Raid on private schools may impact art facilities in state schools
Labour’s planned tax raid on private schools could mean state-educated children lose access to art facilities
- Three quarters of private schools share art facilities to others in the community
- But Labour’s proposal may mean that some schools close their facilities
Labour’s planned private school tax raid may see state-educated pupils losing access to vital sports grounds and arts spaces.
Three quarters of fee-paying schools open their state-of-the art facilities to the wider community. This is because public schools can register as charities in return for acts that benefit communities.
But there are fears Labour leader Sir Keir Starmer’s proposal to add 20 per cent VAT to school fees could lead some schools to close and others to decide it no longer makes financial sense to operate as a charity.
Julie Robinson, CEO of the Independent Schools Council, said: ‘If some independent schools close – which is a possibility – as a result of Labour’s tax on parents, that will inevitably impact state pupils who use sports, arts and other facilities at those schools.
‘We are particularly concerned about the effect Labour’s tax on parents would have on children in smaller schools, in faith schools, children on bursaries, and pupils with special educational needs – as well as on the community initiatives that are core to the work of so many of our schools.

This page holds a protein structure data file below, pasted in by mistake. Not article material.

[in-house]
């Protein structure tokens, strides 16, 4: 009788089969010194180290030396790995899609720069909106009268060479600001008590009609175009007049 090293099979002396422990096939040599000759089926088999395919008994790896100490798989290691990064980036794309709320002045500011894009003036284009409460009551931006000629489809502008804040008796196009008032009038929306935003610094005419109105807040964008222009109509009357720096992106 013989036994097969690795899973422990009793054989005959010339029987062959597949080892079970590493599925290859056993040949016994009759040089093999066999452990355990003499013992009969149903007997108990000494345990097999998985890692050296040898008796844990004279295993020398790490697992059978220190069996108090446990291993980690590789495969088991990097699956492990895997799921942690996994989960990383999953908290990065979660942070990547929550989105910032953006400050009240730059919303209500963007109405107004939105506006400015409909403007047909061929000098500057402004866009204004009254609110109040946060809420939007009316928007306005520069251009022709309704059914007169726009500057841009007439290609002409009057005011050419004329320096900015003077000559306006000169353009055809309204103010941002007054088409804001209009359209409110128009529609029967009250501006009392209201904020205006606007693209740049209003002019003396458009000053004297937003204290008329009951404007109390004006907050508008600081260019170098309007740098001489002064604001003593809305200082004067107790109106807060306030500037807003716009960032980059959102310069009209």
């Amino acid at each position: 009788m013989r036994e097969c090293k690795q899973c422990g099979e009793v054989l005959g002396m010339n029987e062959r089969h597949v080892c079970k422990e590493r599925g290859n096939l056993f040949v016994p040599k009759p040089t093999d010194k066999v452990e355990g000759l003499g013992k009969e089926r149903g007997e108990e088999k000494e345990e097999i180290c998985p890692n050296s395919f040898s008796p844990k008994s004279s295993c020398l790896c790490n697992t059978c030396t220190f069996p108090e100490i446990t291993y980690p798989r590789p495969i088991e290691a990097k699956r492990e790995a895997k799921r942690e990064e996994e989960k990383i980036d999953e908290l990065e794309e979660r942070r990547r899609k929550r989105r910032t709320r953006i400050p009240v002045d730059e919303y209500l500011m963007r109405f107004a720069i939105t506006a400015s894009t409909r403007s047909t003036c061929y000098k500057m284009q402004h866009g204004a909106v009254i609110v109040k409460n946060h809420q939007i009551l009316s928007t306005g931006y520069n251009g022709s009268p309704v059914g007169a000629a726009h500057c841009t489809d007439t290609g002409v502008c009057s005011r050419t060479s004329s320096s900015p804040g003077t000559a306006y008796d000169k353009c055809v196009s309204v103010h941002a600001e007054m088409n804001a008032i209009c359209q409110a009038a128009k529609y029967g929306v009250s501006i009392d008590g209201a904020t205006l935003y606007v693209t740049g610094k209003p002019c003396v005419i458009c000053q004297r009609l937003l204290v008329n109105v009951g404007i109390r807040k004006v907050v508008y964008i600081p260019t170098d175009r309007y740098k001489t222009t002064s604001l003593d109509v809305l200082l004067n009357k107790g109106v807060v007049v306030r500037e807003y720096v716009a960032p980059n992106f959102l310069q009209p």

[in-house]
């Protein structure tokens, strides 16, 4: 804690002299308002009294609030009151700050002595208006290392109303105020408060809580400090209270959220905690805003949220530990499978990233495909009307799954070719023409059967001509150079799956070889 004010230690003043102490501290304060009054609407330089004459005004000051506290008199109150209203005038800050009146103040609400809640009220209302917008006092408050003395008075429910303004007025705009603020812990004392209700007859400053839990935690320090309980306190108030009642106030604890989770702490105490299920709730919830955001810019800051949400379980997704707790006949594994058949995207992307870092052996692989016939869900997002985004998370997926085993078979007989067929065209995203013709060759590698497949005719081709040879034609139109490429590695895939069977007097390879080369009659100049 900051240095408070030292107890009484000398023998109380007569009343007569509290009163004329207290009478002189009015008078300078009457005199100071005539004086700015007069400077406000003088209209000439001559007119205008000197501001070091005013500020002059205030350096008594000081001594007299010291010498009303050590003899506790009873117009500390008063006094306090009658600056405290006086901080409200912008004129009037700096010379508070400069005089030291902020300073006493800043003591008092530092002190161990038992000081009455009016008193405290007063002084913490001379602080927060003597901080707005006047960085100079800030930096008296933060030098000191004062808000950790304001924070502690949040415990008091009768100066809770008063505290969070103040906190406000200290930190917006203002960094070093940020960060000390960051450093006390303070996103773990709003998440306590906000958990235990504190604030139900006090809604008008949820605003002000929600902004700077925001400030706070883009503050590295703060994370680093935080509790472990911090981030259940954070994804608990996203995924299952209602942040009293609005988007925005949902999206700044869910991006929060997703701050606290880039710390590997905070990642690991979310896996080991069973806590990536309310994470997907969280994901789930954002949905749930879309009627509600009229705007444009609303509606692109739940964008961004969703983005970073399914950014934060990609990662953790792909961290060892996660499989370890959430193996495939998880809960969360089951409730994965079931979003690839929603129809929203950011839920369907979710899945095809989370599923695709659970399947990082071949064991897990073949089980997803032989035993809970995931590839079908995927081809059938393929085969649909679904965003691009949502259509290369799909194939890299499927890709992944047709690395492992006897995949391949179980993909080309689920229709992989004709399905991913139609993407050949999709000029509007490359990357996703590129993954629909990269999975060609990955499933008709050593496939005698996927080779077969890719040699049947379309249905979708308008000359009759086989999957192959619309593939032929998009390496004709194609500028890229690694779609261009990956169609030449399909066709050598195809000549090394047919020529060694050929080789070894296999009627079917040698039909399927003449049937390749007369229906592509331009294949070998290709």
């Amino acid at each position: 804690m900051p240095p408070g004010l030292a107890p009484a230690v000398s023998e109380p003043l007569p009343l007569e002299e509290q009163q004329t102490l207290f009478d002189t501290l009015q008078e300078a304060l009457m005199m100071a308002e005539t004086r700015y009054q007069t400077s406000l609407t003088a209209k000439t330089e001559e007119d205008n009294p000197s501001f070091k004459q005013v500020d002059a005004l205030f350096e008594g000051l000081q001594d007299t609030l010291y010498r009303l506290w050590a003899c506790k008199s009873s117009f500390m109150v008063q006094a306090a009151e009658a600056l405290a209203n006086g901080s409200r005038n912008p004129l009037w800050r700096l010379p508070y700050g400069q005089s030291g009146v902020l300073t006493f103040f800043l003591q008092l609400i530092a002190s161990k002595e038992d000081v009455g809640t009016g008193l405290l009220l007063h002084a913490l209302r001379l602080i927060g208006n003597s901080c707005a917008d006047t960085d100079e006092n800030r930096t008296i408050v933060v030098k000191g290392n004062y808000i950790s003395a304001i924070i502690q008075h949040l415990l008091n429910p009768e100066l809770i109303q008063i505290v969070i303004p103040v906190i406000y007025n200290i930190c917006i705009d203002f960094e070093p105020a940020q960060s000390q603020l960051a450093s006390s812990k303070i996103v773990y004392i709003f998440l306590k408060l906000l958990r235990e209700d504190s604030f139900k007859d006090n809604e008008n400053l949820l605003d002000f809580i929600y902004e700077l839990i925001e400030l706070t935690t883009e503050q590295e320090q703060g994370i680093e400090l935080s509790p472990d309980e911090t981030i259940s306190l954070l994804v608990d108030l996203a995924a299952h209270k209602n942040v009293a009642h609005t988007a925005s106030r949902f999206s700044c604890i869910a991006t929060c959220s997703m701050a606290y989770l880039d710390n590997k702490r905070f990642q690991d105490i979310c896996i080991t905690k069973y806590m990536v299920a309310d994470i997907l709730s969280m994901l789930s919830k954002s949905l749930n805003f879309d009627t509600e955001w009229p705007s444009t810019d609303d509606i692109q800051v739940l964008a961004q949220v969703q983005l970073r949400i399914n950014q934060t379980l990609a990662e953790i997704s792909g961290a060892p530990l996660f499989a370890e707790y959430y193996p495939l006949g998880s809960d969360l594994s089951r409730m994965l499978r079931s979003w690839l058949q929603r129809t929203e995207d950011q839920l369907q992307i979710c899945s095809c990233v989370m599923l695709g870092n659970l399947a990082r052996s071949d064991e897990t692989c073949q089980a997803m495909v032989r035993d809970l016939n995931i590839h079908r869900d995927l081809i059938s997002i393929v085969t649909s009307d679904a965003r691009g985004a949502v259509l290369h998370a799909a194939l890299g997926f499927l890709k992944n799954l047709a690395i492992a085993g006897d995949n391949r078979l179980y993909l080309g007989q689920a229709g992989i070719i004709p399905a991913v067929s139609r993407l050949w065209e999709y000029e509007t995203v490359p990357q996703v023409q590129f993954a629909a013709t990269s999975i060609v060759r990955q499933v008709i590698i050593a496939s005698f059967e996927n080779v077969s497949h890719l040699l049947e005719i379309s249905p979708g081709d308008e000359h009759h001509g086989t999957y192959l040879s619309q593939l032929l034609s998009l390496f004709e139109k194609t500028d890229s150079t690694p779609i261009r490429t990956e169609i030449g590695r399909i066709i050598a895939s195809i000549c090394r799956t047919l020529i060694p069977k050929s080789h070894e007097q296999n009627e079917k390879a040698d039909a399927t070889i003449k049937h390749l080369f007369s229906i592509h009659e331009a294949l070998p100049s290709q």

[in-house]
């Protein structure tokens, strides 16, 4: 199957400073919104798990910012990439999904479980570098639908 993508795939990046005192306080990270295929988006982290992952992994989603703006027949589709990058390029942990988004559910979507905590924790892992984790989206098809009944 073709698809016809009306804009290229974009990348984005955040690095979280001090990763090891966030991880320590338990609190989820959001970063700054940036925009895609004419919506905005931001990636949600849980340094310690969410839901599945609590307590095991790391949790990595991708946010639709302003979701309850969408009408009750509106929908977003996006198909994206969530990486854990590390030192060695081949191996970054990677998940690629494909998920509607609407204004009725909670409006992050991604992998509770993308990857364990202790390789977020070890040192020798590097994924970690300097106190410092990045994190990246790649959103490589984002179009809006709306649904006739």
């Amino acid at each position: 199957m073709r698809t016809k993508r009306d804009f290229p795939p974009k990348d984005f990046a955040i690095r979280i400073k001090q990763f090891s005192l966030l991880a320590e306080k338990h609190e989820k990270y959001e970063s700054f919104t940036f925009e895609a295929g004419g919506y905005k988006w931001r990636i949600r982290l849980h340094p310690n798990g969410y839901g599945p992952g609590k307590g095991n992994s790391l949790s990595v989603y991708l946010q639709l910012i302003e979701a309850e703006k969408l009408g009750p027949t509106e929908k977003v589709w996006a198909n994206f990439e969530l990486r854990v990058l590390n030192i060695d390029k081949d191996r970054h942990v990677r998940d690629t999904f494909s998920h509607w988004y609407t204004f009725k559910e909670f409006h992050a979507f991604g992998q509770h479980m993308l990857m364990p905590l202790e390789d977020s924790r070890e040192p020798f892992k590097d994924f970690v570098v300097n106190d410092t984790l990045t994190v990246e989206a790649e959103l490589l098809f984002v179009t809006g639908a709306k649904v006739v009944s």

Labour’s planned private school tax raid may see state-educated pupils losing access to vital sports grounds and arts spaces
‘Schools will do all they can to try to absorb the pain this extra tax would cause and will not want to reduce any work they are currently doing.
‘But it is not reasonable to expect any school to reduce its running costs by a fifth.
‘It would be a real shame if Labour’s tax on children’s education led to a decrease in the valuable education partnerships that are at the heart of many communities and that benefit children throughout the local area.’
Labour’s plan has sparked outrage from Tory MPs who believe it will prevent parents from sending their children to schools which charge tens of thousands of pounds a year to educate them.
The Opposition was accused of ‘flip-flopping’ after it rowed back on a previous proposal to also strip private schools of their charitable status.
Ms Robinson said: ‘Instead of putting a punitive tax on children’s education, we’re asking Labour to work with us to build on the great work already being done in the sector to level up and deliver our shared goal of a great education for every child.’
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